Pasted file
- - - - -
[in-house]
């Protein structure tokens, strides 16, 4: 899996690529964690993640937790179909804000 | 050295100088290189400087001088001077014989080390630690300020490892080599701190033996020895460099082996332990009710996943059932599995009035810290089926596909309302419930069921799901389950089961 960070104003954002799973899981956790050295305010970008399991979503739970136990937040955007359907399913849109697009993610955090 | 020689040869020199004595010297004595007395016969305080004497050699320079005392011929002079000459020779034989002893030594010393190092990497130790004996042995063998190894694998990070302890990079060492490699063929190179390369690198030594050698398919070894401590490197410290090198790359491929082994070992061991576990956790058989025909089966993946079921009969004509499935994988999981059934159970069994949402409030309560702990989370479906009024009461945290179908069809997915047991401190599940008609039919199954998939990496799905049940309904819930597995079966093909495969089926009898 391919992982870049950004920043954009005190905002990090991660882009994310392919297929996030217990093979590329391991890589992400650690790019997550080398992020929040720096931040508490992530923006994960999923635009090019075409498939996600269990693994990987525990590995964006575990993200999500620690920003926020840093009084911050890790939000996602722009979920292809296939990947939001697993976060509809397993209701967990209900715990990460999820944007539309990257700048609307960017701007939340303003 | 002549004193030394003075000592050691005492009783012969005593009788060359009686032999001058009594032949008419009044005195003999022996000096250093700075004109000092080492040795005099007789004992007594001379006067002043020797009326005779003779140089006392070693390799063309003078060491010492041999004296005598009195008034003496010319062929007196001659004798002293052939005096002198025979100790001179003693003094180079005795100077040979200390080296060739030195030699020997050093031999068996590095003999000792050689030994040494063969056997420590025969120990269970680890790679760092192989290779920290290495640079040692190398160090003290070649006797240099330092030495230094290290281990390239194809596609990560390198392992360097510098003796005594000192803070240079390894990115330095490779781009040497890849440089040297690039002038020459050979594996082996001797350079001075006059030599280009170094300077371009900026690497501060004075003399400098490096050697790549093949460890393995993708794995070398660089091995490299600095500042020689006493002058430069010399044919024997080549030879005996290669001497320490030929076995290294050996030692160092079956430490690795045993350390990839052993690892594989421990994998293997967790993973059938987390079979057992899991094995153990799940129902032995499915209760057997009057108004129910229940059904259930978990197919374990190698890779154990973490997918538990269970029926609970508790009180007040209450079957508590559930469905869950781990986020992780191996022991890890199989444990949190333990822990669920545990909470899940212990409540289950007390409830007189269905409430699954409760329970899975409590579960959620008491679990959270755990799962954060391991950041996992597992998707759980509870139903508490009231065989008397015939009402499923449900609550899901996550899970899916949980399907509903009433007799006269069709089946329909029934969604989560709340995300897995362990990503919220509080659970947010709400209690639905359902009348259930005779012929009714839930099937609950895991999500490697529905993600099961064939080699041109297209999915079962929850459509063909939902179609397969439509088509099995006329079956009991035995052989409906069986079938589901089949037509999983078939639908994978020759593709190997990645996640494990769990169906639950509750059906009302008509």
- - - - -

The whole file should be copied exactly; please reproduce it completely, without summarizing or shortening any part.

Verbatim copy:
[in-house]
């Protein structure tokens, strides 16, 4: 899996690529964690993640937790179909804000 | 050295100088290189400087001088001077014989080390630690300020490892080599701190033996020895460099082996332990009710996943059932599995009035810290089926596909309302419930069921799901389950089961 960070104003954002799973899981956790050295305010970008399991979503739970136990937040955007359907399913849109697009993610955090 | 020689040869020199004595010297004595007395016969305080004497050699320079005392011929002079000459020779034989002893030594010393190092990497130790004996042995063998190894694998990070302890990079060492490699063929190179390369690198030594050698398919070894401590490197410290090198790359491929082994070992061991576990956790058989025909089966993946079921009969004509499935994988999981059934159970069994949402409030309560702990989370479906009024009461945290179908069809997915047991401190599940008609039919199954998939990496799905049940309904819930597995079966093909495969089926009898 391919992982870049950004920043954009005190905002990090991660882009994310392919297929996030217990093979590329391991890589992400650690790019997550080398992020929040720096931040508490992530923006994960999923635009090019075409498939996600269990693994990987525990590995964006575990993200999500620690920003926020840093009084911050890790939000996602722009979920292809296939990947939001697993976060509809397993209701967990209900715990990460999820944007539309990257700048609307960017701007939340303003 | 002549004193030394003075000592050691005492009783012969005593009788060359009686032999001058009594032949008419009044005195003999022996000096250093700075004109000092080492040795005099007789004992007594001379006067002043020797009326005779003779140089006392070693390799063309003078060491010492041999004296005598009195008034003496010319062929007196001659004798002293052939005096002198025979100790001179003693003094180079005795100077040979200390080296060739030195030699020997050093031999068996590095003999000792050689030994040494063969056997420590025969120990269970680890790679760092192989290779920290290495640079040692190398160090003290070649006797240099330092030495230094290290281990390239194809596609990560390198392992360097510098003796005594000192803070240079390894990115330095490779781009040497890849440089040297690039002038020459050979594996082996001797350079001075006059030599280009170094300077371009900026690497501060004075003399400098490096050697790549093949460890393995993708794995070398660089091995490299600095500042020689006493002058430069010399044919024997080549030879005996290669001497320490030929076995290294050996030692160092079956430490690795045993350390990839052993690892594989421990994998293997967790993973059938987390079979057992899991094995153990799940129902032995499915209760057997009057108004129910229940059904259930978990197919374990190698890779154990973490997918538990269970029926609970508790009180007040209450079957508590559930469905869950781990986020992780191996022991890890199989444990949190333990822990669920545990909470899940212990409540289950007390409830007189269905409430699954409760329970899975409590579960959620008491679990959270755990799962954060391991950041996992597992998707759980509870139903508490009231065989008397015939009402499923449900609550899901996550899970899916949980399907509903009433007799006269069709089946329909029934969604989560709340995300897995362990990503919220509080659970947010709400209690639905359902009348259930005779012929009714839930099937609950895991999500490697529905993600099961064939080699041109297209999915079962929850459509063909939902179609397969439509088509099995006329079956009991035995052989409906069986079938589901089949037509999983078939639908994978020759593709190997990645996640494990769990169906639950509750059906009302008509």